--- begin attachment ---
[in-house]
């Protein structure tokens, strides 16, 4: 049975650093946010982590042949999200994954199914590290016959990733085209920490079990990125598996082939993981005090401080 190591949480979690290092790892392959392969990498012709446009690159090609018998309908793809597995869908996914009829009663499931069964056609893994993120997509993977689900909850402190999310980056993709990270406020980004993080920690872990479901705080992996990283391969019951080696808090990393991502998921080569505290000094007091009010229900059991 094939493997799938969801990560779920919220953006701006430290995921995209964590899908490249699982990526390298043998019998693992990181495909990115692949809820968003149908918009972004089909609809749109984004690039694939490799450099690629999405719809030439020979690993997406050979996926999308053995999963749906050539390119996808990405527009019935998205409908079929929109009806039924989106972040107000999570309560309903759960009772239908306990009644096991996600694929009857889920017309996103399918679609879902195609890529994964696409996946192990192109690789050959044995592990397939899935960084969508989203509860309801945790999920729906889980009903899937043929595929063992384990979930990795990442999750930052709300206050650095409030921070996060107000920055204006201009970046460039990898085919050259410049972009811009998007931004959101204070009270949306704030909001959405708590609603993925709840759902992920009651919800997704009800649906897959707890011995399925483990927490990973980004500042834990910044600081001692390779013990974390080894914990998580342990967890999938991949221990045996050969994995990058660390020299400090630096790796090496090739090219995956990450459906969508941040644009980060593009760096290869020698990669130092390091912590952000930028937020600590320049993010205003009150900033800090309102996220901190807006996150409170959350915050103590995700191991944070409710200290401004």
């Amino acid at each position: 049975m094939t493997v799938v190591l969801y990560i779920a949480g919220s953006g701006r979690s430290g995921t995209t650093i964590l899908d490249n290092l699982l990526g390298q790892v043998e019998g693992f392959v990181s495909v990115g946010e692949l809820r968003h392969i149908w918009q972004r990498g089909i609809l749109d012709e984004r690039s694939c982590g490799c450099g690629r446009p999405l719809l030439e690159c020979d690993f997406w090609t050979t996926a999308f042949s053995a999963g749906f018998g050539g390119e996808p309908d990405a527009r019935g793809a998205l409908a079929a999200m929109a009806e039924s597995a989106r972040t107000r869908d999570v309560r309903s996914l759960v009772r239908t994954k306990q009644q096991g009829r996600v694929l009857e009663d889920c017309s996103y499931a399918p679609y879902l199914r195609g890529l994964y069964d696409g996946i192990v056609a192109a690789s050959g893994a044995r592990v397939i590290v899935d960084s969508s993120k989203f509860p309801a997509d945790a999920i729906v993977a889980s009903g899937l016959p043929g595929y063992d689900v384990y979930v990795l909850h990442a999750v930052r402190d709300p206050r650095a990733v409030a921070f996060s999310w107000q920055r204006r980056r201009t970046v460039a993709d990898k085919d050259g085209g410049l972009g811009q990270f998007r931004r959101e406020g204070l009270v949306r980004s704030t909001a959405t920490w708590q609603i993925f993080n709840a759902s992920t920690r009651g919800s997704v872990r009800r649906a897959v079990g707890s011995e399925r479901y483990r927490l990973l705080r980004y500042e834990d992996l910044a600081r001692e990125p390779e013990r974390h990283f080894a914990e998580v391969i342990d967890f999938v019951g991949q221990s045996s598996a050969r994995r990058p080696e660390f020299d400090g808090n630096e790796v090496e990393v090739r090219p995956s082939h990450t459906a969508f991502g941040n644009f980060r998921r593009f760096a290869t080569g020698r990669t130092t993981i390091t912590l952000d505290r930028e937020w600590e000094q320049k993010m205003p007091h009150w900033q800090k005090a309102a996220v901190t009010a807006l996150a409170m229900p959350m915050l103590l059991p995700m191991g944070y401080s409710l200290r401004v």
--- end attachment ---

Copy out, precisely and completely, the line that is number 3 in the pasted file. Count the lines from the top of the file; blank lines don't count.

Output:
């Amino acid at each position: 049975m094939t493997v799938v190591l969801y990560i779920a949480g919220s953006g701006r979690s430290g995921t995209t650093i964590l899908d490249n290092l699982l990526g390298q790892v043998e019998g693992f392959v990181s495909v990115g946010e692949l809820r968003h392969i149908w918009q972004r990498g089909i609809l749109d012709e984004r690039s694939c982590g490799c450099g690629r446009p999405l719809l030439e690159c020979d690993f997406w090609t050979t996926a999308f042949s053995a999963g749906f018998g050539g390119e996808p309908d990405a527009r019935g793809a998205l409908a079929a999200m929109a009806e039924s597995a989106r972040t107000r869908d999570v309560r309903s996914l759960v009772r239908t994954k306990q009644q096991g009829r996600v694929l009857e009663d889920c017309s996103y499931a399918p679609y879902l199914r195609g890529l994964y069964d696409g996946i192990v056609a192109a690789s050959g893994a044995r592990v397939i590290v899935d960084s969508s993120k989203f509860p309801a997509d945790a999920i729906v993977a889980s009903g899937l016959p043929g595929y063992d689900v384990y979930v990795l909850h990442a999750v930052r402190d709300p206050r650095a990733v409030a921070f996060s999310w107000q920055r204006r980056r201009t970046v460039a993709d990898k085919d050259g085209g410049l972009g811009q990270f998007r931004r959101e406020g204070l009270v949306r980004s704030t909001a959405t920490w708590q609603i993925f993080n709840a759902s992920t920690r009651g919800s997704v872990r009800r649906a897959v079990g707890s011995e399925r479901y483990r927490l990973l705080r980004y500042e834990d992996l910044a600081r001692e990125p390779e013990r974390h990283f080894a914990e998580v391969i342990d967890f999938v019951g991949q221990s045996s598996a050969r994995r990058p080696e660390f020299d400090g808090n630096e790796v090496e990393v090739r090219p995956s082939h990450t459906a969508f991502g941040n644009f980060r998921r593009f760096a290869t080569g020698r990669t130092t993981i390091t912590l952000d505290r930028e937020w600590e000094q320049k993010m205003p007091h009150w900033q800090k005090a309102a996220v901190t009010a807006l996150a409170m229900p959350m915050l103590l059991p995700m191991g944070y401080s409710l200290r401004v």